Here Comes the Judge
by Michael Koresky

Burn After Reading
Dir. Joel Coen and Ethan Coen, U.S., Focus Features

The Coens have spent their careers perfecting the anti-“Wrong Man” narrative. Whereas Hitchcock heightened suspense and audience-character identification by situating hapless, ordinary protagonists within extraordinary situations they seemingly have no control over, the Coens get off on watching their characters purposely enter into grandiose confrontations and violent circumstances. Once in over the heads, they dig deeper and deeper into what become their own graves. So recurrent is this template for the Coens, spread so evenly across genres from screwball comedy to nihilistic thriller (the spirit of willful intrusion, fueled by want, infects everyone from Nicolas Cage’s hillbilly wannabe dad in Raising Arizona to William H. Macy’s cash-strapped car salesman in Fargo to Billy Bob Thornton’s tobacco-ringed barber in The Man Who Wasn’t There, to of course, the ultimate passive transgressor, the Big Lebowski himself), that it’s amazing their films haven’t yet grown to feel entirely like retreads. Though we’re largely wedded to the points of view of all the above characters, the Coens keep us on the outside. This is why the major complaint Coen detractors have had for decades now is that they’re judging or mocking their own creations. Aside from the fact that within their particular brand of social satire (not far off from that of Kubrick’s, in which the terror of the modern world is often inextricable from its idiocies) broad caricatures are the order of the day, that simple criticism denies the occasional necessity of protagonist objectification. It makes for viewing that’s calculatedly discomfiting, in which easy audience identification is challenged, even sometimes squandered, in favor of, well, a broader view.

It’s easy to mark Joel and Ethan Coen as misanthropes; it’s difficult (and far more instructive) to try and find reflections of oneself in their films. In Burn After Reading, which surely will be called “heartless,” “wise-ass,” and “self-consciously clever” for the next few months before eventually being recouped, Hudsucker and Lebowski-style, as an endlessly rewatched, frivolous Coen fave, the filmmakers go as wide and toothy as ever, yet this time there’s no period or regional remoteness to fall back on. As always there’s an unavoidably superficial pleasure to watching the performances, but unlike their most recent comedies (O Brother Where Art Thou?, Intolerable Cruelty, The Ladykillers), all of which played as pure farce, the actors seem to be getting off on playing (admittedly grotesque) approximations of recognizable types rather than simply grotesques. There are no stunning transformations in this film (none of the actors burrow as profoundly into their role as Jeff Bridges did as The Dude), but many of the actors are cast memorably to their strengths—George Clooney as lascivious and paranoid; John Malkovich as inward and pretentious; Brad Pitt as chowderheaded—and there’s an immense appeal in watching these major stars slip around in the Coens’ less than flattering muck.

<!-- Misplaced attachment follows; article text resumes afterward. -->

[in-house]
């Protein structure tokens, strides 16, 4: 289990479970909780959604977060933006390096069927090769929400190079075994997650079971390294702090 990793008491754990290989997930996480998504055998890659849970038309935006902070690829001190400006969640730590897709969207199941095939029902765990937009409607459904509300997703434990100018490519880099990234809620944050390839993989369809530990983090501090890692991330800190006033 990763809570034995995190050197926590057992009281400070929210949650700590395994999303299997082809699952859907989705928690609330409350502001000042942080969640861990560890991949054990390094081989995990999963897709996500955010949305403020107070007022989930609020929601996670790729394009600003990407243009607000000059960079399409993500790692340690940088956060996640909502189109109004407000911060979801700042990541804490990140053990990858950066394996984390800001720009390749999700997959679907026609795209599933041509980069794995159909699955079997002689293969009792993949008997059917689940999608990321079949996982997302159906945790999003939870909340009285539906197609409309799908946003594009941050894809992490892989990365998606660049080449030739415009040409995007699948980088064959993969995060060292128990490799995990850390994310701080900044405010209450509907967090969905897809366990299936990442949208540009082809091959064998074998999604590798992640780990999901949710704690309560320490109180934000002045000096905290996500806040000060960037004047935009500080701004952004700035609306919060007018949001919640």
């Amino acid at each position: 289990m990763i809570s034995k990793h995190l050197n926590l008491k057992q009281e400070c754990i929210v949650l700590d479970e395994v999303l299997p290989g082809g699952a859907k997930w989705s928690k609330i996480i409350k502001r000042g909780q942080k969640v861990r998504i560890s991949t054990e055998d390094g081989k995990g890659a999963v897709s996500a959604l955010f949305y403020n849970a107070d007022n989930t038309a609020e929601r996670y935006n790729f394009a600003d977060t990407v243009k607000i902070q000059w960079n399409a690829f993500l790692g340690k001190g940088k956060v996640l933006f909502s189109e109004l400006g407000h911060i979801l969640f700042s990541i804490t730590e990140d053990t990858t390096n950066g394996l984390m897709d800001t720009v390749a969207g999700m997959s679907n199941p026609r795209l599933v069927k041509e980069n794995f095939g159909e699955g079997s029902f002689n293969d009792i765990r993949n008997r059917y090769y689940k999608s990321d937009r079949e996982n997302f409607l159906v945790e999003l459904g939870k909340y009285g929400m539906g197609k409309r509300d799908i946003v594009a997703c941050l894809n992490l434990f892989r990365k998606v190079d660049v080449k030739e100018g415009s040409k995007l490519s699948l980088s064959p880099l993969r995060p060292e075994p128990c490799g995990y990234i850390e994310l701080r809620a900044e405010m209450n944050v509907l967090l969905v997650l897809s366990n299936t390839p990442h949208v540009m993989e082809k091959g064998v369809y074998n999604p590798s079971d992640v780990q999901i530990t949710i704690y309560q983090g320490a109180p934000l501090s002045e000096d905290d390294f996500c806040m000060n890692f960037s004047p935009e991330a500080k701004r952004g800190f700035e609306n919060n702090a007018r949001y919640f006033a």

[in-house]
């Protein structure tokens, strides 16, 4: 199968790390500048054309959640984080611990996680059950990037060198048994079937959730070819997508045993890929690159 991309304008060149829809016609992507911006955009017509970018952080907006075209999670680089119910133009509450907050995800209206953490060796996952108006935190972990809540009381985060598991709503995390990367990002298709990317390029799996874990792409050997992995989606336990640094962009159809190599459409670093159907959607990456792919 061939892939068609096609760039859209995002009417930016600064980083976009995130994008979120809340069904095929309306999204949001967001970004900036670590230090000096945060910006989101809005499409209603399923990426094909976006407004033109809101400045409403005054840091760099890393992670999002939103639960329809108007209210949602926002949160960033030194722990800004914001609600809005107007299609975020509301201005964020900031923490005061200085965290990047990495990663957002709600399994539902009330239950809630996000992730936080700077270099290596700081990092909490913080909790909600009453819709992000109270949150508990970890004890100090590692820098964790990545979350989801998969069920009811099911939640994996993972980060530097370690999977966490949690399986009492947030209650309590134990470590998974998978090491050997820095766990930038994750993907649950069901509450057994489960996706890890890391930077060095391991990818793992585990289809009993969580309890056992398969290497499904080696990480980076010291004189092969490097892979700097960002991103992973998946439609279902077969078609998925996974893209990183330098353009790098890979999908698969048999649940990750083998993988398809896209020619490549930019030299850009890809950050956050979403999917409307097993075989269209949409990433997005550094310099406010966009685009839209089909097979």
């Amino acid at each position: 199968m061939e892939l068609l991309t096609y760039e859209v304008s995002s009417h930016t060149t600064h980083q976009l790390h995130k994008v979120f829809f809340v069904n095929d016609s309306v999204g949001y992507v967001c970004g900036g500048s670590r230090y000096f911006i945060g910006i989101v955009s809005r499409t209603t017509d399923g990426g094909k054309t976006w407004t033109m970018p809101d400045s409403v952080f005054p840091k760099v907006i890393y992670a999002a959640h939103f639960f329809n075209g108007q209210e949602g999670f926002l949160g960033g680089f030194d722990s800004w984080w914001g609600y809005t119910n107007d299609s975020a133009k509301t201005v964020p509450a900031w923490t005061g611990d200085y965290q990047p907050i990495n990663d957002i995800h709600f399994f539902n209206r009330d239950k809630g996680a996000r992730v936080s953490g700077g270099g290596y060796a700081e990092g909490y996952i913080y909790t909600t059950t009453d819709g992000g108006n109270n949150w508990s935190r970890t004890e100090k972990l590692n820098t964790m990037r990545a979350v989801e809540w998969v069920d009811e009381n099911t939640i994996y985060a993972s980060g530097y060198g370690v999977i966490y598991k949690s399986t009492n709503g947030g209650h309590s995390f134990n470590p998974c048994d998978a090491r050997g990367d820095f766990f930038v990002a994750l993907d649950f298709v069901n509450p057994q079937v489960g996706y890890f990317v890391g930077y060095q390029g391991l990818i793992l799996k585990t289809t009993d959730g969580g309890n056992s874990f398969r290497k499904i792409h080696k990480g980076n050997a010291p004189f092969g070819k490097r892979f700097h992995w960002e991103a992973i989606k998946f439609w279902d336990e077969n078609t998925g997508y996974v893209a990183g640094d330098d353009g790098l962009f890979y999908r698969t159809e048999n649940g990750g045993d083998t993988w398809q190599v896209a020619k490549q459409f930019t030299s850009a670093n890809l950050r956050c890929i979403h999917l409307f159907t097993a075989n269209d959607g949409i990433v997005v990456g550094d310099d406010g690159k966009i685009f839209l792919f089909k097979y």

As Chad, a dimwitted personal trainer for the Washington D.C. fitness club Hardbodies who comes across a CD containing what seem to be top secret CIA files, Pitt is hardly convincing in any conventional sense, but he also provides the heart of the film and its biggest genuine laughs. This is not simply because Pitt seems willing and able to contort his own image (that’s more the type of reverse self-congratulation that’s become Clooney’s stock in trade), but because he hits every comic beat with a dazzling, unfettered clownishness. Judging from his work here, it’s easy to believe that he knows this type of body-conscious twit (fawning, oblivious) and relishes the opportunity to send it up. In this performance, Pitt turns his beauty into a stretchable mask: sensual lips twisted into flapping duck bills, upturned nose widened into two vapid, cavernous holes. When Chad, with the help of his plastic surgery–obsessed coworker, Linda (Frances McDormand), tracks down the source of the suspected leak, heavy drinking ex-CIA agent Osborne Cox (Malkovich), and proceeds to try and blackmail him for a “reasonable” amount of cash, we’re never rooting for him, or really identifying at all, but since Pitt’s imitation of naiveté is a sincere form of flattery, we can’t help but enjoy following him on his merry way.